ARLINGTON, Va. — The Food Marketing Institute and National Grocers Association both voiced support for a Senate bill introduced Thursday that would exclude supermarkets from the Food and Drug Administration’s menu labeling regulations.
"The scope of the nutrition labeling provision as proposed by Congress was to provide a uniform standard for chain restaurant menu labeling, not grocery stores," said Peter J. Larkin, president and chief executive officer, NGA. "We look forward to working with Congress to pass this key legislation and prevent such a large and costly regulatory burden from passing onto our members."
According to FMI, supermarkets already label 95% of the foods they sell. They provide information in the form of mandatory Nutrition Facts, country-of-origin, allergen and ingredient labeling, as well as voluntary programs like shelf tags, Jennifer Hatcher, FMI senior vice president of government and public affairs, said in a press release.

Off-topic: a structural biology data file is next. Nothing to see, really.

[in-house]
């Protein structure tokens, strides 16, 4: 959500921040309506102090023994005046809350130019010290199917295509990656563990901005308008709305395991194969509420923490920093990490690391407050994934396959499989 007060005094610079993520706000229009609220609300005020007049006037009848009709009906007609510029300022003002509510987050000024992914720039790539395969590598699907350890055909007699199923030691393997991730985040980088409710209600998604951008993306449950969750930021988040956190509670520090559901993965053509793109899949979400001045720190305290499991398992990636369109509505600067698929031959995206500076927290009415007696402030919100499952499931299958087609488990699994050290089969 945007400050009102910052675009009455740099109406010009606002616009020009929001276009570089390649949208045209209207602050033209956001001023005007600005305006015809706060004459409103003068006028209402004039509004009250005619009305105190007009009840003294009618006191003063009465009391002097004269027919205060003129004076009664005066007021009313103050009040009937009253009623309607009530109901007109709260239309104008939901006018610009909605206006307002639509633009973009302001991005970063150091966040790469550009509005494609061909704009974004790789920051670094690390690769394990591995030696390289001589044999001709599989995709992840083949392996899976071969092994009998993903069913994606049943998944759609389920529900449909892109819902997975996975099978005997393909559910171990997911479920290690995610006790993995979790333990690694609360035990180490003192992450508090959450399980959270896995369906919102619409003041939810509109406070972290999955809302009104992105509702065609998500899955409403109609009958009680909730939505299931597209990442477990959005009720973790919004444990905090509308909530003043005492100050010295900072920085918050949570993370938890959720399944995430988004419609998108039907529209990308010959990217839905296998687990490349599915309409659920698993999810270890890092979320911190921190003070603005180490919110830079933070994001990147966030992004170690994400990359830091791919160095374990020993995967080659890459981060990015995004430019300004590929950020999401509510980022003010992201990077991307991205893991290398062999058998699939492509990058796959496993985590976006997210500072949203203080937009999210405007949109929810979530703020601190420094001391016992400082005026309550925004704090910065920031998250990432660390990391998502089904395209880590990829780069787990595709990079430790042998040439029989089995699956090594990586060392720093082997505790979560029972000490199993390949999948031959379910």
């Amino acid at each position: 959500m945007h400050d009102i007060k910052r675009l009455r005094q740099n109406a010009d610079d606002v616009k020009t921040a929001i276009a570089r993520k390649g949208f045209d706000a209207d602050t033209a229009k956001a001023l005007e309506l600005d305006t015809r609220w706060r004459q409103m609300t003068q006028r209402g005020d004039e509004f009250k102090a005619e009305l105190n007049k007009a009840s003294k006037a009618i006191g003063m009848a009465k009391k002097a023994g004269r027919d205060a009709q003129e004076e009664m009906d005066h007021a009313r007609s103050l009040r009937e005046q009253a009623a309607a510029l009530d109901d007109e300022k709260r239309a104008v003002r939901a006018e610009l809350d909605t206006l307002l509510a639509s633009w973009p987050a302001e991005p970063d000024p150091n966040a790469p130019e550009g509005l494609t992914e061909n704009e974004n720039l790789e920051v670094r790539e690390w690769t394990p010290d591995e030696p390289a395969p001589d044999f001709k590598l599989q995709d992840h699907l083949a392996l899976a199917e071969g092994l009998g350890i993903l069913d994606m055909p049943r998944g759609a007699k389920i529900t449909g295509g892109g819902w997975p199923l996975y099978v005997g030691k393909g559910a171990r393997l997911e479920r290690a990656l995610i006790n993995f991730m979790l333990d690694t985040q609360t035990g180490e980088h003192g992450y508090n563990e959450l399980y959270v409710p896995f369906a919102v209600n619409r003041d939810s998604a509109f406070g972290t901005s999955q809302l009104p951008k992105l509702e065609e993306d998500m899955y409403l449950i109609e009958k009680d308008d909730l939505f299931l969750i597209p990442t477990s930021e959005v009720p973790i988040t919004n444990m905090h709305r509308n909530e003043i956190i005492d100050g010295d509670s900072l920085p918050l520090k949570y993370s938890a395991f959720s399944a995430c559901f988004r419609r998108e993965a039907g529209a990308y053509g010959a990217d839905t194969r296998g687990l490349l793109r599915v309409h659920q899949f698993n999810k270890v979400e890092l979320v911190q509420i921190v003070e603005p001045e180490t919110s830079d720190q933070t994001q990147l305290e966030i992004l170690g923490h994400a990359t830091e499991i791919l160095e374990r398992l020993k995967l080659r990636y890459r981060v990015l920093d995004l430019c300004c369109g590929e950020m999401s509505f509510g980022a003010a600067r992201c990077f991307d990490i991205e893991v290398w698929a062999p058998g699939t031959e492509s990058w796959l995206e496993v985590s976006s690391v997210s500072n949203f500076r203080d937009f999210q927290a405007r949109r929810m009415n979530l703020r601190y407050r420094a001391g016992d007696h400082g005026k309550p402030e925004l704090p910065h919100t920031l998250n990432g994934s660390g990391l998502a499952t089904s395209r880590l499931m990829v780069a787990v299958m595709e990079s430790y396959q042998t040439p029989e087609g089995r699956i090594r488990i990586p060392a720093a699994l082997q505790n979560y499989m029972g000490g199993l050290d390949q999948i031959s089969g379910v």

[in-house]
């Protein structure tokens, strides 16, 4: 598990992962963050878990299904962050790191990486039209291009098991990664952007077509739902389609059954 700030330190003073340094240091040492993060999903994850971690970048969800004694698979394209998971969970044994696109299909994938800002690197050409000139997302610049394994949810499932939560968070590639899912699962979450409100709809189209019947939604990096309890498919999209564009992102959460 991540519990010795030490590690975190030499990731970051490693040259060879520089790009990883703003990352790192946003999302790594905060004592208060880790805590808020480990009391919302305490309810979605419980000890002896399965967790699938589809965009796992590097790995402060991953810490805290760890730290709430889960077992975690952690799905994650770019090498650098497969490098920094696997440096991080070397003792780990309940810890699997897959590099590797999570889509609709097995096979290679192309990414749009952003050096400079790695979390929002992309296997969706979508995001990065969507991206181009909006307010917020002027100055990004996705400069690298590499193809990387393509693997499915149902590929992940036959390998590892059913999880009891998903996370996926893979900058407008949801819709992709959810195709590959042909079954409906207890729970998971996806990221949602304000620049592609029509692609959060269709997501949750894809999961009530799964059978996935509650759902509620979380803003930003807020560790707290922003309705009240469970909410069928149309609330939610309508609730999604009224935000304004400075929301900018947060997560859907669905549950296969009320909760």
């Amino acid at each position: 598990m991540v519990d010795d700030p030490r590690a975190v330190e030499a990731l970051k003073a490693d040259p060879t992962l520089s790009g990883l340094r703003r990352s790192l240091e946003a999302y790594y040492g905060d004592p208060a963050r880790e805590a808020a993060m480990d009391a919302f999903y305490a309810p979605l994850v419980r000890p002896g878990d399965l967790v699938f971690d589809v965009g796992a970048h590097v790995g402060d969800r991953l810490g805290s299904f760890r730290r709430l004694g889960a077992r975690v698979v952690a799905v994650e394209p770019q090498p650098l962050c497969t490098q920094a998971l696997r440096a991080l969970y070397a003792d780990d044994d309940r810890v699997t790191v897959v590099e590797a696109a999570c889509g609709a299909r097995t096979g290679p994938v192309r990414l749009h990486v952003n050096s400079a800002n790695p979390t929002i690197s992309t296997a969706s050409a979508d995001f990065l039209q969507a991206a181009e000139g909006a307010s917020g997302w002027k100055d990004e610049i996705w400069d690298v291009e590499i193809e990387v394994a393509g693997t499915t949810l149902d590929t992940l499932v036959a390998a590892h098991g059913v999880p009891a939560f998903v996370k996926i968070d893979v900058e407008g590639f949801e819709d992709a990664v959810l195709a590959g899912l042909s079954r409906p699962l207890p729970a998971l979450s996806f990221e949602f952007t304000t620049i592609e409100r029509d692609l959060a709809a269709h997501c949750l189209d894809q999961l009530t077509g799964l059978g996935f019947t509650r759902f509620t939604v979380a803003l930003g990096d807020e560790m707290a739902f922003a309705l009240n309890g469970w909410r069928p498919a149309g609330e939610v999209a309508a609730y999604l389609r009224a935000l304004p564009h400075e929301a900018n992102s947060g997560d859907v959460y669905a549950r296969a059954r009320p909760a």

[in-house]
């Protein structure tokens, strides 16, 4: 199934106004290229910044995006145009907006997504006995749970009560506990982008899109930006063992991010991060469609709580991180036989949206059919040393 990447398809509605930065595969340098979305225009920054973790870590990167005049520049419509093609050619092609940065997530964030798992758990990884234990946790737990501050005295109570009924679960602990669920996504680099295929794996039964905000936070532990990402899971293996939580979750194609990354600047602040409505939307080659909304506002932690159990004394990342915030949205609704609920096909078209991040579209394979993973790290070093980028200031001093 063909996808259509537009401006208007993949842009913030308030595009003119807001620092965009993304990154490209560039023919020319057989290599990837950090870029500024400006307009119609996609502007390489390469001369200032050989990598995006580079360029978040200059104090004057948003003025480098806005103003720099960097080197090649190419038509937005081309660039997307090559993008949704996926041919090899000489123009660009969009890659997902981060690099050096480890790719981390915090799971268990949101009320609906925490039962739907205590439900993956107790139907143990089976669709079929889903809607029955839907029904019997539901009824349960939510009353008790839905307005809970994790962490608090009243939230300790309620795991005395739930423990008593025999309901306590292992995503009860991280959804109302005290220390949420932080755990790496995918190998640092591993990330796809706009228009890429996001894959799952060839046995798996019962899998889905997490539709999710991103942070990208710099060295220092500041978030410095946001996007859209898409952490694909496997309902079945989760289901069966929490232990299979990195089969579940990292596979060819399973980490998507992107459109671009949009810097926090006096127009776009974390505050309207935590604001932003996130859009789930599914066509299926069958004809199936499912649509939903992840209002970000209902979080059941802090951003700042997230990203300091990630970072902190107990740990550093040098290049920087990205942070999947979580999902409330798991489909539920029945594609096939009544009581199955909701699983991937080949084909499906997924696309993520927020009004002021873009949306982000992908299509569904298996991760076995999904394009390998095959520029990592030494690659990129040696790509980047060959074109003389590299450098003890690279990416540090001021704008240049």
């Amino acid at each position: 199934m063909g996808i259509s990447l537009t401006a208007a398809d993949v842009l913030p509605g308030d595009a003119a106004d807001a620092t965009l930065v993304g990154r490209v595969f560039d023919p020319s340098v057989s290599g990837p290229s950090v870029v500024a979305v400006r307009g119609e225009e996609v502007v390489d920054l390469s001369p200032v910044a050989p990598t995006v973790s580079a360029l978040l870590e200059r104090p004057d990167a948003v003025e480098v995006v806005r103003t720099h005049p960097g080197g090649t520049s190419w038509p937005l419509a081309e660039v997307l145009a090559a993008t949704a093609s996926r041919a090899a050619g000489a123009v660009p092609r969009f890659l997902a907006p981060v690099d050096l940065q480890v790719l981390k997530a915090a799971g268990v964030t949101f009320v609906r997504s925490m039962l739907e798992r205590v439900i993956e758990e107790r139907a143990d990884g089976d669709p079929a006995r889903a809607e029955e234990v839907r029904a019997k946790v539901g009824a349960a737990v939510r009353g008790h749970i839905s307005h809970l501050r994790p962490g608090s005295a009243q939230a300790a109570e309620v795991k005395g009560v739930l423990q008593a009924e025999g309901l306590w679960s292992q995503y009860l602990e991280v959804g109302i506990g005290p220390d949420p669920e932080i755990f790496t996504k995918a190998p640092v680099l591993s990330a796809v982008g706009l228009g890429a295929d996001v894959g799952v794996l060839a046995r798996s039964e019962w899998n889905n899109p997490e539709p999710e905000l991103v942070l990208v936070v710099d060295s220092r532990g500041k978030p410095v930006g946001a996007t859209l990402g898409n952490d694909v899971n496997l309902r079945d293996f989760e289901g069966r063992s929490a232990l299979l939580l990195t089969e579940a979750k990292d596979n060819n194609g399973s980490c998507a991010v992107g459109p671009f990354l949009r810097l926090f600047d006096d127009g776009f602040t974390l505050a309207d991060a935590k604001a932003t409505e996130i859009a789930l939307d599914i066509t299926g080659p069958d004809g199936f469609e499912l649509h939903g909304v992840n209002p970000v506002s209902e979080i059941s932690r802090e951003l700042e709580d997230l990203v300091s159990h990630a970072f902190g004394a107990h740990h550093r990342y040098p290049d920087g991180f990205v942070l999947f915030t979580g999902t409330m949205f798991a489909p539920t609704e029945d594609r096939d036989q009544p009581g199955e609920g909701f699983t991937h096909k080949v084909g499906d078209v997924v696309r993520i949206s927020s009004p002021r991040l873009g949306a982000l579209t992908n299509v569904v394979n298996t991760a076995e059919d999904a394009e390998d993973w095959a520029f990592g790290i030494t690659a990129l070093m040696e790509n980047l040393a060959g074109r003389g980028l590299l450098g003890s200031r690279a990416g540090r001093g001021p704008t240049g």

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“FDA’s current, proposed menu labeling rule imposes a billion-dollar burden on supermarkets, with no additional, quantifiable benefit to supermarket customers, according [to] FDA’s analysis,” said Hatcher.
The Senate bill, introduced by Sen. Roy Blunt, R-Mo., and Sen. Angus King, I-Maine, is similar to a House bill introduced in March.
Read more: FMI: Menu Labeling Must Exclude Grocery Stores
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